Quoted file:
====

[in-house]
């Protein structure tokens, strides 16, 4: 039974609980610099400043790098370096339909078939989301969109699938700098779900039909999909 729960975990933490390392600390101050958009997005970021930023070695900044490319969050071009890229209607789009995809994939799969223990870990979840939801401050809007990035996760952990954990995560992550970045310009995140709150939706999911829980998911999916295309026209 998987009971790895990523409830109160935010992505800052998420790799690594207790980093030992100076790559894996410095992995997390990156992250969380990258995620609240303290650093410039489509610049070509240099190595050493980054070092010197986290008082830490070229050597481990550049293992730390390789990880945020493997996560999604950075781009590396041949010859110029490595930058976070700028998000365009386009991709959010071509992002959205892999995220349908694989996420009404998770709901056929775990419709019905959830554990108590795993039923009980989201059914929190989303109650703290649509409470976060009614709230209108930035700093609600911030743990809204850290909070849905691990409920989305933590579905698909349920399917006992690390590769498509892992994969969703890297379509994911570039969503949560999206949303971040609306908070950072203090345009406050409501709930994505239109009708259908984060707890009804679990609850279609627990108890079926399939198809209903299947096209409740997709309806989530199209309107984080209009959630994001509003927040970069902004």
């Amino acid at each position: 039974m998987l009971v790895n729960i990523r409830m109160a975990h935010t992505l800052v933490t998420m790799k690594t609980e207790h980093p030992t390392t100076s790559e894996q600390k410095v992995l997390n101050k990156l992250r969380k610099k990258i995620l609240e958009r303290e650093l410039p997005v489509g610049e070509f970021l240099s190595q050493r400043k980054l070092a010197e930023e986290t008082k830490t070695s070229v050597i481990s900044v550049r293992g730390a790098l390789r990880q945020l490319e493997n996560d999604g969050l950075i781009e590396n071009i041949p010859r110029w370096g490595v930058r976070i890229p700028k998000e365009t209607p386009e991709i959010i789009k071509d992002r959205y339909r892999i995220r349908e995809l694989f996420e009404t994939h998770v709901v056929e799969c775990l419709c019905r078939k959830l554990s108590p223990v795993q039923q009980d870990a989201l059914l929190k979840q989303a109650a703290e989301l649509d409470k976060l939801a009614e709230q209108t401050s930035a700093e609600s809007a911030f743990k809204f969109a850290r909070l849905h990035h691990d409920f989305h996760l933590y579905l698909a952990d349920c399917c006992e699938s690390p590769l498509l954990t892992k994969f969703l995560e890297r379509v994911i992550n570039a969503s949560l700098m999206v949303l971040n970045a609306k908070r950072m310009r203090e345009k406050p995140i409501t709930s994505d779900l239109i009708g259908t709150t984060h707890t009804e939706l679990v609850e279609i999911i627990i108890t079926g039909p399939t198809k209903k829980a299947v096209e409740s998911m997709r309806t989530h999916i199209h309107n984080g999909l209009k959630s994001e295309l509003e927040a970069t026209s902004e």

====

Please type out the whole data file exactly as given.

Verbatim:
[in-house]
């Protein structure tokens, strides 16, 4: 039974609980610099400043790098370096339909078939989301969109699938700098779900039909999909 729960975990933490390392600390101050958009997005970021930023070695900044490319969050071009890229209607789009995809994939799969223990870990979840939801401050809007990035996760952990954990995560992550970045310009995140709150939706999911829980998911999916295309026209 998987009971790895990523409830109160935010992505800052998420790799690594207790980093030992100076790559894996410095992995997390990156992250969380990258995620609240303290650093410039489509610049070509240099190595050493980054070092010197986290008082830490070229050597481990550049293992730390390789990880945020493997996560999604950075781009590396041949010859110029490595930058976070700028998000365009386009991709959010071509992002959205892999995220349908694989996420009404998770709901056929775990419709019905959830554990108590795993039923009980989201059914929190989303109650703290649509409470976060009614709230209108930035700093609600911030743990809204850290909070849905691990409920989305933590579905698909349920399917006992690390590769498509892992994969969703890297379509994911570039969503949560999206949303971040609306908070950072203090345009406050409501709930994505239109009708259908984060707890009804679990609850279609627990108890079926399939198809209903299947096209409740997709309806989530199209309107984080209009959630994001509003927040970069902004």
């Amino acid at each position: 039974m998987l009971v790895n729960i990523r409830m109160a975990h935010t992505l800052v933490t998420m790799k690594t609980e207790h980093p030992t390392t100076s790559e894996q600390k410095v992995l997390n101050k990156l992250r969380k610099k990258i995620l609240e958009r303290e650093l410039p997005v489509g610049e070509f970021l240099s190595q050493r400043k980054l070092a010197e930023e986290t008082k830490t070695s070229v050597i481990s900044v550049r293992g730390a790098l390789r990880q945020l490319e493997n996560d999604g969050l950075i781009e590396n071009i041949p010859r110029w370096g490595v930058r976070i890229p700028k998000e365009t209607p386009e991709i959010i789009k071509d992002r959205y339909r892999i995220r349908e995809l694989f996420e009404t994939h998770v709901v056929e799969c775990l419709c019905r078939k959830l554990s108590p223990v795993q039923q009980d870990a989201l059914l929190k979840q989303a109650a703290e989301l649509d409470k976060l939801a009614e709230q209108t401050s930035a700093e609600s809007a911030f743990k809204f969109a850290r909070l849905h990035h691990d409920f989305h996760l933590y579905l698909a952990d349920c399917c006992e699938s690390p590769l498509l954990t892992k994969f969703l995560e890297r379509v994911i992550n570039a969503s949560l700098m999206v949303l971040n970045a609306k908070r950072m310009r203090e345009k406050p995140i409501t709930s994505d779900l239109i009708g259908t709150t984060h707890t009804e939706l679990v609850e279609i999911i627990i108890t079926g039909p399939t198809k209903k829980a299947v096209e409740s998911m997709r309806t989530h999916i199209h309107n984080g999909l209009k959630s994001e295309l509003e927040a970069t026209s902004e």